The time in the garden seems to have been spent mainly with moving hoses around, and cutting back the luxuriant growth which has resulted from two periods of good rain during the hot weather. Often it has been possible to work in a shady area of the garden on the very hot days, and often there has been a slight breeze which has helped. It will be interesting to see how February temperatures fare.
It is a particularly good season for roses with the warm temperatures interspersed with rain. Rose ‘Alister Stella Gray’, planted in our garden when we arrived twenty six years ago, and growing in its present position for over twenty years, has done well every year. It does put out long branches, but these are easily controlled, and it flowers superbly in a position which receives mid to late afternoon sun only. The centre of the flowery is a very creamy lemon, moreso than it appears in the photo.Photo 1: Rose ‘Alister Stella Gray’. M .Long
The very hot days provide a good opportunity to browse catalogues; a thing which is usually done in winter. A shrub which we planted in our garden last year is Skimmia x confusa ‘Kew Beauty’ which I bought from Blue Mountain Nursery in Tapanui. I know that it is available elsewhere. This is a good evergreen plant with glossy foliage which is particularly nice on winter days with its shiny leaves and white flowers later in the season. It will eventually spread to 1.5 metres.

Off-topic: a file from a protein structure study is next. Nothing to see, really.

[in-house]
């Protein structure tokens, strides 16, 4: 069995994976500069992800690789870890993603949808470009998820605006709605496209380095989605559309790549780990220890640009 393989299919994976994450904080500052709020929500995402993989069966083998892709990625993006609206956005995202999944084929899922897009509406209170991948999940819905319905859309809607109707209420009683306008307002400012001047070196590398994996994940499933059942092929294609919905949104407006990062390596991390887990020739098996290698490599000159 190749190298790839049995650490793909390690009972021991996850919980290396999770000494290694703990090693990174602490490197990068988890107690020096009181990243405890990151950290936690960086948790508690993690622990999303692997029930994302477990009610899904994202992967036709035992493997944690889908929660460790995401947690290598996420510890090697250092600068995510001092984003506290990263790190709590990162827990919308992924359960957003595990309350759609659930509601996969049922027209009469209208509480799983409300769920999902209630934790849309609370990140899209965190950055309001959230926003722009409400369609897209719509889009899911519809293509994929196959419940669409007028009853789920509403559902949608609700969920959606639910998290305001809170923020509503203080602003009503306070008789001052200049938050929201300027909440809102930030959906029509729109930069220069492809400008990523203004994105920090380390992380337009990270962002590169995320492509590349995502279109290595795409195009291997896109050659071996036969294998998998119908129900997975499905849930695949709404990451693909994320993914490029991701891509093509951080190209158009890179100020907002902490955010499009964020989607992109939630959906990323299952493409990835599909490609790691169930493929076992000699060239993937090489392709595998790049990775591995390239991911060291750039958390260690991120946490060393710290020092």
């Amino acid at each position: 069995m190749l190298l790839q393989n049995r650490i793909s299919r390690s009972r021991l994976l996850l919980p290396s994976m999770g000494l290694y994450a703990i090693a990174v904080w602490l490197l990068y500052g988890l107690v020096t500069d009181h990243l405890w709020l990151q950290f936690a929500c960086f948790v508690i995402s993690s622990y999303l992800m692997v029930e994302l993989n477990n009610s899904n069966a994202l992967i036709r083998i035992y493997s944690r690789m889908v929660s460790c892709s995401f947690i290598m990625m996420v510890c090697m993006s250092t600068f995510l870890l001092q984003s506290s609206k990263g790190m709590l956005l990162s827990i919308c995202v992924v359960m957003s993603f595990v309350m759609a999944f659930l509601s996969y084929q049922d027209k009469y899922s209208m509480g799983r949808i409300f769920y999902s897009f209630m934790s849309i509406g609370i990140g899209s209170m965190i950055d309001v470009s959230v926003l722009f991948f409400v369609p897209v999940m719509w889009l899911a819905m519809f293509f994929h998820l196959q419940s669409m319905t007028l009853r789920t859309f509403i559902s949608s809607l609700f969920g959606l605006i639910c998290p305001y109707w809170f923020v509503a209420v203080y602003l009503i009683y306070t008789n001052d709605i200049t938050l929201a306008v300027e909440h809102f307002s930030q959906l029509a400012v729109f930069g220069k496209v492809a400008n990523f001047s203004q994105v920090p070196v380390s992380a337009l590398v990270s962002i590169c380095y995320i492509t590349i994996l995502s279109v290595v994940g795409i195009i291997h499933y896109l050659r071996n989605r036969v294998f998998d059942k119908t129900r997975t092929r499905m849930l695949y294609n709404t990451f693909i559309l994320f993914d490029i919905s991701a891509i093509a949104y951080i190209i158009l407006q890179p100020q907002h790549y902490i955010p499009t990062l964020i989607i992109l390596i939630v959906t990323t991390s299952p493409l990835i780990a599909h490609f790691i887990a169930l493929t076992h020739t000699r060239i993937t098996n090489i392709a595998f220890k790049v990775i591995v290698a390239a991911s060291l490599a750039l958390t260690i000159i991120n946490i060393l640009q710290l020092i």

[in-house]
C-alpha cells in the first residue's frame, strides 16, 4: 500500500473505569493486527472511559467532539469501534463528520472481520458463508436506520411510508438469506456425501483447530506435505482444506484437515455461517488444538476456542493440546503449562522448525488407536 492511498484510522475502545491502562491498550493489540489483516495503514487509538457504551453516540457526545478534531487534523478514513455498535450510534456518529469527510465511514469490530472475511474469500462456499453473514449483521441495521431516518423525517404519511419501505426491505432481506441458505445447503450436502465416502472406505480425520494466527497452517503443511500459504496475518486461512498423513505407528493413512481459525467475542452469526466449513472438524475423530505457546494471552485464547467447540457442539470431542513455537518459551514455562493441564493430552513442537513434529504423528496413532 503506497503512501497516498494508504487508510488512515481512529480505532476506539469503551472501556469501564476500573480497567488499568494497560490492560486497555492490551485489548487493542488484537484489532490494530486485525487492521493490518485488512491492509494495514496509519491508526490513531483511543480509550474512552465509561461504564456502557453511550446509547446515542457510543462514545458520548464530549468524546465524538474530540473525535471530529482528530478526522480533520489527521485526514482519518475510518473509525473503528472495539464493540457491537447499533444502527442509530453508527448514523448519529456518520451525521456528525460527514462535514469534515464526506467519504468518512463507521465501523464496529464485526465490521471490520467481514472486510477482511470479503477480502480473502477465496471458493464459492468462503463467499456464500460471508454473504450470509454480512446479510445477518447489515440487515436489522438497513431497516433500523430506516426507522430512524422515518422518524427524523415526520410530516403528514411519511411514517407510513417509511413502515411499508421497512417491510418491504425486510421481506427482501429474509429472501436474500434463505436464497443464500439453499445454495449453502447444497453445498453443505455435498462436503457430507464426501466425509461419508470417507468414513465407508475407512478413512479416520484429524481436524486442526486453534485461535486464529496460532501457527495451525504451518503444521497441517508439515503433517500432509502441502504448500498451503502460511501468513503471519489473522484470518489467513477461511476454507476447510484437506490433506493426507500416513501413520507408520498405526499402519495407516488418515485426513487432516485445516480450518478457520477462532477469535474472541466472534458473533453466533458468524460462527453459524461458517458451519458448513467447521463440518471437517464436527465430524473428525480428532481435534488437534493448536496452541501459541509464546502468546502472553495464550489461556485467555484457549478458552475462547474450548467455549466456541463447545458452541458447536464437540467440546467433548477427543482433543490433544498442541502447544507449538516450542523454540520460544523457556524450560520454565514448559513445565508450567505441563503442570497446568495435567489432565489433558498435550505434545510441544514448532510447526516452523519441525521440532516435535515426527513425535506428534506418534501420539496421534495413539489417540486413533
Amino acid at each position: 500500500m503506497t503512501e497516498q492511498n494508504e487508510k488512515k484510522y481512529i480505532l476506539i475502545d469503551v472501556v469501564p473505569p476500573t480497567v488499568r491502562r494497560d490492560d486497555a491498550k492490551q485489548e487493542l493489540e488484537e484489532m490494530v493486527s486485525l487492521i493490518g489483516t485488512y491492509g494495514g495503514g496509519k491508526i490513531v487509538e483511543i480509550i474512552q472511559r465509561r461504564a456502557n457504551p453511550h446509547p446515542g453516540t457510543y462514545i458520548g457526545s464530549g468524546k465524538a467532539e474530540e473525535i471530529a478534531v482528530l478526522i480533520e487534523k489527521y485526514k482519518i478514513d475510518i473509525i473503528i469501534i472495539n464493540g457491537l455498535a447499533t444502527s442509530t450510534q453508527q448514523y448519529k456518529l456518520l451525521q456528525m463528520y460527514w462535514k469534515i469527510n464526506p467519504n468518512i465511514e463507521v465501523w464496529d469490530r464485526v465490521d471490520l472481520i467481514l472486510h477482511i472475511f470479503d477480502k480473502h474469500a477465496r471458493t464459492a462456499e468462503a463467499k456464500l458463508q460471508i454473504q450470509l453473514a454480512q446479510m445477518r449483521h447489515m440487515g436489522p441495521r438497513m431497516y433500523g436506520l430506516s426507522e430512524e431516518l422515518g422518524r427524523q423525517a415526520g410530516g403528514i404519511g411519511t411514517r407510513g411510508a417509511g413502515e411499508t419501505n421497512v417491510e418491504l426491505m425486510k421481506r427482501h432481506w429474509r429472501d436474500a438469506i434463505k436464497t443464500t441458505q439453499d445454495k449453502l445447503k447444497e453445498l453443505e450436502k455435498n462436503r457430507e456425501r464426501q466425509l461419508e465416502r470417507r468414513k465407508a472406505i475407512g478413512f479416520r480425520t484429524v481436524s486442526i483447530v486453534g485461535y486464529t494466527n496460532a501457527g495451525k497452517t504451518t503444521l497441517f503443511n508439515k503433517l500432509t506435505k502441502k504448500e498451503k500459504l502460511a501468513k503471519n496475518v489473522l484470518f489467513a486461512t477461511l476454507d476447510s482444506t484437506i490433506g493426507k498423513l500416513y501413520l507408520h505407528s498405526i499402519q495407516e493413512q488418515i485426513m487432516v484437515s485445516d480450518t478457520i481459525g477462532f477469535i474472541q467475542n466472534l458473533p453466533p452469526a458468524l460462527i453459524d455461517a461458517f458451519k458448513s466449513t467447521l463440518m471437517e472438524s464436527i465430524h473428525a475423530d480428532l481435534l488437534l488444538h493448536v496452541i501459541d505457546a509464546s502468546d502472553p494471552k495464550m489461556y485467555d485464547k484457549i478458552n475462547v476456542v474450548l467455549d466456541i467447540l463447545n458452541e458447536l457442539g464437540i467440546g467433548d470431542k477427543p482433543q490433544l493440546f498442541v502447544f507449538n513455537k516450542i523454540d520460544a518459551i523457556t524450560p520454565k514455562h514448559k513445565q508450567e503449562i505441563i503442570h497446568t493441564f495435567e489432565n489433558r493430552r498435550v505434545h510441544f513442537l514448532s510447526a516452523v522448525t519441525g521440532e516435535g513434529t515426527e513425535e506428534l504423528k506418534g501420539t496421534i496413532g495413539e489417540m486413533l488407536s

I’d like to mention a nursery which has a mail order catalogue. Based near Thames, Kate Jury has had a lifelong interest in plants.www.seaflowersnursery.co.nz
Marilyn has come up with some good ideas for using the bountiful supply of ‘Golden Lady’ peaches which we had this year.Photo 2: The potager with two of the three dwarf peach trees ‘Golden Lady’ towards the back. The dark red rose is ‘Francis Dubreuil’. M. Long
(Click the images to enlarge or view the gallery)
Peel the peaches (pouring boiling water over them and then plunging into cold water if the skins don't come off easily) and take thick slices off the stones into a pot.
For a medium pot full of about 10 peaches add a tablespoon or two of water * (or see below) and about 1/3 cup of sugar. Add 3 - 5 cardamom pods (or half a teaspoon of seeds). Put the pot over a low heat, covered, and leave to warm and make their own juices for 10 - 15 minutes. Raise the heat a little, bring to a boil and then simmer for a few minutes. If the peaches are ripe this is all the cooking they will need.
Take off the heat and add 1/2 - 1 tsp of vanilla and leave, covered, to cool.
Margaret's peaches cooked this way were golden slices of summer in an almost raspberry coloured juice.
The mix can be whizzed (first removing the cardamom pods but leaving seeds in if that's what you used) with a stick blender if you'd like to serve as a sauce. This is delicious over with pancakes, over ice cream, with a plain cake etc... or left in slices for serving on any of the above or mixed into Greek yoghurt or mascarpone, served over winter porridge, thickened and used to fill a sweet tart shell, or used drained in a fruit tart recipe.Imminently freezable.
* If you would enjoy a more caramelly, butterscotchy peach mix, instead of adding water to the pan, add a tablespoon or two of butter with perhaps soft brown or muscavdo sugar in place of the un-refined caster sugar.
The taste of summer!